DANVILLE — The loss of a loved one is painful for any family. Losing someone after a long battle with cancer can be especially hard. For one family in Vermilion County, that nightmare became a reality.
Jackie Wallace battled lung cancer for six years before her death on Feb. 15. Her family recalls spending hours at the Provena Regional Cancer Center, and even though the days were often filled with the painful reality of a losing battle, the Wallace family made visiting the cancer center a positive and even spiritual experience.
Jackie’s husband Larry said one of the things that brought her the greatest joy was watching the wildlife from the infusion room where she received chemotherapy.
The room has an entire wall of windows that showcase a beautiful piece of natural habitat. On any given day while receiving treatment, patients can see birds, squirrels, chipmunks, and deer feeding and playing.
Wallace said, “She would be so sick, but would get the biggest smile on her face watching those squirrels and deer out there.” It helped her stay positive during her fight with stage four lung cancer.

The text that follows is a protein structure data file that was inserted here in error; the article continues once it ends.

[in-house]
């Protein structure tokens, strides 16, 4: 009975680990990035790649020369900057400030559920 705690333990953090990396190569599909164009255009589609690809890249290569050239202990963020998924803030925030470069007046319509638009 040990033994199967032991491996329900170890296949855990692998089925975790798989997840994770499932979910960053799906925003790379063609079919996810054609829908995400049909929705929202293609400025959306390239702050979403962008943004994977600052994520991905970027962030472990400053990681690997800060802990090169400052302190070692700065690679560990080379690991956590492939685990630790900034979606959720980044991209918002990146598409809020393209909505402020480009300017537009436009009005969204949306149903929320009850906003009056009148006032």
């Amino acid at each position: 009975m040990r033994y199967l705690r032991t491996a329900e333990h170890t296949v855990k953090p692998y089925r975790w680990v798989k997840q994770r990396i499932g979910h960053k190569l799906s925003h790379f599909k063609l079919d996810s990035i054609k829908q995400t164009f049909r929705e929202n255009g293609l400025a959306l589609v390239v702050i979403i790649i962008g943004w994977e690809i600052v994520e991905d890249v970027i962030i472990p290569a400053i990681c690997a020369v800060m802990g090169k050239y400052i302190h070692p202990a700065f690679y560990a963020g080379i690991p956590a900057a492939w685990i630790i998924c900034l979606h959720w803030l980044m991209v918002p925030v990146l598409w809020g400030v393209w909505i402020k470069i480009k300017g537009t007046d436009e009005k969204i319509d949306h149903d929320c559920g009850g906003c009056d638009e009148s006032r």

Now that she’s gone, her family wanted to make sure others receiving treatment and their loved ones who visit the cancer center can share the same uplifting experience.
The Wallace family donated funds to the animal feeding area to buy plenty of seed and feed for the animals for years to come.
Her daughter, Rachel Milner, said she knows her mother would be happy to know her family is donating to help take care of the animals. She added, “We miss her terribly, but words cannot explain how happy we are to know that someone sitting in that room can now experience the same joy she did watching those animals.”
Jim Anderson, executive director of the Provena United Samaritans Foundation, accepted the donation along with Dr. Jo-Mel Labayog, medical director of the Regional Cancer Center. Anderson said, “You can’t replace what they’ve lost — a wife, a mother, a grandmother — but I think for them to be able to honor Jackie this way certainly helps them cope because they know they’re giving to something she loved so dearly.”
Jackie leaves behind her husband, Larry; three daughters, Rachel, Jessie and Shawna; and their son, Robert, along with 10 grandchildren.
Jackie also will be honored by her family later this spring on one of the memory bricks that line the walkway in the Path of Inspiration Garden immediately outside of the Regional Cancer Center.